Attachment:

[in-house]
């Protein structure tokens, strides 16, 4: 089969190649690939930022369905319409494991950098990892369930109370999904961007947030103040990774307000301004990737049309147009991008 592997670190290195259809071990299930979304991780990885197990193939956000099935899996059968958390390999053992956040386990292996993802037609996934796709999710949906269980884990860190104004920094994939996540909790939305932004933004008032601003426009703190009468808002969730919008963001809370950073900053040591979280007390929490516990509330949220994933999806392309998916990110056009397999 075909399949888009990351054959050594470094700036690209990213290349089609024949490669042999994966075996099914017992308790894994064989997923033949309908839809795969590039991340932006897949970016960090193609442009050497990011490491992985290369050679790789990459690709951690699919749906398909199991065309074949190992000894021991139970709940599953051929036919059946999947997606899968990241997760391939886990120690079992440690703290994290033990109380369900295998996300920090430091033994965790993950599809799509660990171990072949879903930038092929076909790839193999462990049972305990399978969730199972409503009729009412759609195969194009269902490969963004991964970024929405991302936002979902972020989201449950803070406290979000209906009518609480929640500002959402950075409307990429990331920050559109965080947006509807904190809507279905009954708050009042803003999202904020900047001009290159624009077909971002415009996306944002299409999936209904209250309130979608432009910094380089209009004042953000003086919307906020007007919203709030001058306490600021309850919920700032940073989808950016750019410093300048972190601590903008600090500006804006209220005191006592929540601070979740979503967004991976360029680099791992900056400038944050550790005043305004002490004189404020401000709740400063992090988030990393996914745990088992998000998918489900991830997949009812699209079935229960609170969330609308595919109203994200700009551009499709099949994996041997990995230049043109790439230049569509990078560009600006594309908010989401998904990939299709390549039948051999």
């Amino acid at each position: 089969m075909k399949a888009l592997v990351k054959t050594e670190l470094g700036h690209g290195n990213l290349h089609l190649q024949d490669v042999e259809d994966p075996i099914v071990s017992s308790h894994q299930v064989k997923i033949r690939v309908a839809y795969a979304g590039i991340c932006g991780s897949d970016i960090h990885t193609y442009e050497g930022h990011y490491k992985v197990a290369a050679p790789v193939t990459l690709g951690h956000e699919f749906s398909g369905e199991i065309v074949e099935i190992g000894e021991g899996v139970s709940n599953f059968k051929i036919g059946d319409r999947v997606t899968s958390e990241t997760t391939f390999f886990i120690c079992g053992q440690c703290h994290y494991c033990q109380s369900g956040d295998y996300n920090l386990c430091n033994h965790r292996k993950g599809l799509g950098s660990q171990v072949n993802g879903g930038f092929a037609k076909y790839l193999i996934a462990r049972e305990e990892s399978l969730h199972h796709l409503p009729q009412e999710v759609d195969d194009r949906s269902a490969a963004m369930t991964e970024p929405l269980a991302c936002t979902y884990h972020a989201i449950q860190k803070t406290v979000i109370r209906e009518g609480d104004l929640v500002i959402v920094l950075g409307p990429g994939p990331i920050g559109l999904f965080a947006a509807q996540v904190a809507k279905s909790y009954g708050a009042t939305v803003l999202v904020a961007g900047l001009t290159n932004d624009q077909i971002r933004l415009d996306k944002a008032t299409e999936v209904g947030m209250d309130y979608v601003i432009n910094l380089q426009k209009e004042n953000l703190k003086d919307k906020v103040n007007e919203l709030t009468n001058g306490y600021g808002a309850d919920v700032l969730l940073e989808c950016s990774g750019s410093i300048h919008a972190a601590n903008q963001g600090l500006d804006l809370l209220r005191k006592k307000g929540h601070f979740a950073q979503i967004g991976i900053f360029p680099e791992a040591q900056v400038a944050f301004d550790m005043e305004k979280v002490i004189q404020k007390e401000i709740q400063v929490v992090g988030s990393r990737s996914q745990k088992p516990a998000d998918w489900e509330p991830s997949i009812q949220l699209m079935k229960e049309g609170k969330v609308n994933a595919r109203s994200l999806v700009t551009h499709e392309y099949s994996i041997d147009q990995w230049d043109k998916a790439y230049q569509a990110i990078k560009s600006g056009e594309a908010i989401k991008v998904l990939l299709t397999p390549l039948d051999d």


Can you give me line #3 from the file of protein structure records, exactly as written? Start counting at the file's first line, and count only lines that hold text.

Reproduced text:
């Amino acid at each position: 089969m075909k399949a888009l592997v990351k054959t050594e670190l470094g700036h690209g290195n990213l290349h089609l190649q024949d490669v042999e259809d994966p075996i099914v071990s017992s308790h894994q299930v064989k997923i033949r690939v309908a839809y795969a979304g590039i991340c932006g991780s897949d970016i960090h990885t193609y442009e050497g930022h990011y490491k992985v197990a290369a050679p790789v193939t990459l690709g951690h956000e699919f749906s398909g369905e199991i065309v074949e099935i190992g000894e021991g899996v139970s709940n599953f059968k051929i036919g059946d319409r999947v997606t899968s958390e990241t997760t391939f390999f886990i120690c079992g053992q440690c703290h994290y494991c033990q109380s369900g956040d295998y996300n920090l386990c430091n033994h965790r292996k993950g599809l799509g950098s660990q171990v072949n993802g879903g930038f092929a037609k076909y790839l193999i996934a462990r049972e305990e990892s399978l969730h199972h796709l409503p009729q009412e999710v759609d195969d194009r949906s269902a490969a963004m369930t991964e970024p929405l269980a991302c936002t979902y884990h972020a989201i449950q860190k803070t406290v979000i109370r209906e009518g609480d104004l929640v500002i959402v920094l950075g409307p990429g994939p990331i920050g559109l999904f965080a947006a509807q996540v904190a809507k279905s909790y009954g708050a009042t939305v803003l999202v904020a961007g900047l001009t290159n932004d624009q077909i971002r933004l415009d996306k944002a008032t299409e999936v209904g947030m209250d309130y979608v601003i432009n910094l380089q426009k209009e004042n953000l703190k003086d919307k906020v103040n007007e919203l709030t009468n001058g306490y600021g808002a309850d919920v700032l969730l940073e989808c950016s990774g750019s410093i300048h919008a972190a601590n903008q963001g600090l500006d804006l809370l209220r005191k006592k307000g929540h601070f979740a950073q979503i967004g991976i900053f360029p680099e791992a040591q900056v400038a944050f301004d550790m005043e305004k979280v002490i004189q404020k007390e401000i709740q400063v929490v992090g988030s990393r990737s996914q745990k088992p516990a998000d998918w489900e509330p991830s997949i009812q949220l699209m079935k229960e049309g609170k969330v609308n994933a595919r109203s994200l999806v700009t551009h499709e392309y099949s994996i041997d147009q990995w230049d043109k998916a790439y230049q569509a990110i990078k560009s600006g056009e594309a908010i989401k991008v998904l990939l299709t397999p390549l039948d051999d």